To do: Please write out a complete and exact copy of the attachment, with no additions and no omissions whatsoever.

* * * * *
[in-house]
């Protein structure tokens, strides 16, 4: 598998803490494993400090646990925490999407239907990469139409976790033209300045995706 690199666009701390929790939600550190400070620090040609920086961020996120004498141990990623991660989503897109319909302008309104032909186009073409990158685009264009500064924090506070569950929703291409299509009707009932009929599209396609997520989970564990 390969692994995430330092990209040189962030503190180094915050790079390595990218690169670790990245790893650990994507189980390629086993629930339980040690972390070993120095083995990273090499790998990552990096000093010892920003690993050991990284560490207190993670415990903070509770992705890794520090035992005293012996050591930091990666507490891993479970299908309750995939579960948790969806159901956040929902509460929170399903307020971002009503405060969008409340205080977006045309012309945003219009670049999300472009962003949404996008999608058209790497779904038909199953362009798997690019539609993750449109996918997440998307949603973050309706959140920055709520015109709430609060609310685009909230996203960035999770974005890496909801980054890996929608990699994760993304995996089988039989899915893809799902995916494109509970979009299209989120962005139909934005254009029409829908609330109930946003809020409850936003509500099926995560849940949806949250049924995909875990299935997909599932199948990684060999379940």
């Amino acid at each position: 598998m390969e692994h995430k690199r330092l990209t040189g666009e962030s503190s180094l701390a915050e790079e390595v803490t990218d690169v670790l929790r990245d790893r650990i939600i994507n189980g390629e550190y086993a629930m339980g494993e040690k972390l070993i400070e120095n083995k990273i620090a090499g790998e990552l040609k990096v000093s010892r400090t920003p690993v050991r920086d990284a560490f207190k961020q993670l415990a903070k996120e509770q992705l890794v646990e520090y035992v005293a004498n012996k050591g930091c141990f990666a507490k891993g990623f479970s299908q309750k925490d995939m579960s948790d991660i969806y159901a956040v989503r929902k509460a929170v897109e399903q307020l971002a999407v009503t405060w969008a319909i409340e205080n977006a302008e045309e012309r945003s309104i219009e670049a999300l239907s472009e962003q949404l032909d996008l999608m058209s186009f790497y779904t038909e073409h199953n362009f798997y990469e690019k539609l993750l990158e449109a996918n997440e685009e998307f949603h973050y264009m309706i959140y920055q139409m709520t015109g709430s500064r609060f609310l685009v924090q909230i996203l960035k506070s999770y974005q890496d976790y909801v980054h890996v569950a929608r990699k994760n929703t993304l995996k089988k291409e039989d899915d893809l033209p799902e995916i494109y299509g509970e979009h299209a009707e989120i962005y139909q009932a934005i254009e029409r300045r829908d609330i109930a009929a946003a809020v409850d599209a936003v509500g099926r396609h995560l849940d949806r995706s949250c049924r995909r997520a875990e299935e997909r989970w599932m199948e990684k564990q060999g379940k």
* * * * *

[in-house]
């Protein structure tokens, strides 16, 4: 598998803490494993400090646990925490999407239907990469139409976790033209300045995706 690199666009701390929790939600550190400070620090040609920086961020996120004498141990990623991660989503897109319909302008309104032909186009073409990158685009264009500064924090506070569950929703291409299509009707009932009929599209396609997520989970564990 390969692994995430330092990209040189962030503190180094915050790079390595990218690169670790990245790893650990994507189980390629086993629930339980040690972390070993120095083995990273090499790998990552990096000093010892920003690993050991990284560490207190993670415990903070509770992705890794520090035992005293012996050591930091990666507490891993479970299908309750995939579960948790969806159901956040929902509460929170399903307020971002009503405060969008409340205080977006045309012309945003219009670049999300472009962003949404996008999608058209790497779904038909199953362009798997690019539609993750449109996918997440998307949603973050309706959140920055709520015109709430609060609310685009909230996203960035999770974005890496909801980054890996929608990699994760993304995996089988039989899915893809799902995916494109509970979009299209989120962005139909934005254009029409829908609330109930946003809020409850936003509500099926995560849940949806949250049924995909875990299935997909599932199948990684060999379940």
């Amino acid at each position: 598998m390969e692994h995430k690199r330092l990209t040189g666009e962030s503190s180094l701390a915050e790079e390595v803490t990218d690169v670790l929790r990245d790893r650990i939600i994507n189980g390629e550190y086993a629930m339980g494993e040690k972390l070993i400070e120095n083995k990273i620090a090499g790998e990552l040609k990096v000093s010892r400090t920003p690993v050991r920086d990284a560490f207190k961020q993670l415990a903070k996120e509770q992705l890794v646990e520090y035992v005293a004498n012996k050591g930091c141990f990666a507490k891993g990623f479970s299908q309750k925490d995939m579960s948790d991660i969806y159901a956040v989503r929902k509460a929170v897109e399903q307020l971002a999407v009503t405060w969008a319909i409340e205080n977006a302008e045309e012309r945003s309104i219009e670049a999300l239907s472009e962003q949404l032909d996008l999608m058209s186009f790497y779904t038909e073409h199953n362009f798997y990469e690019k539609l993750l990158e449109a996918n997440e685009e998307f949603h973050y264009m309706i959140y920055q139409m709520t015109g709430s500064r609060f609310l685009v924090q909230i996203l960035k506070s999770y974005q890496d976790y909801v980054h890996v569950a929608r990699k994760n929703t993304l995996k089988k291409e039989d899915d893809l033209p799902e995916i494109y299509g509970e979009h299209a009707e989120i962005y139909q009932a934005i254009e029409r300045r829908d609330i109930a009929a946003a809020v409850d599209a936003v509500g099926r396609h995560l849940d949806r995706s949250c049924r995909r997520a875990e299935e997909r989970w599932m199948e990684k564990q060999g379940k």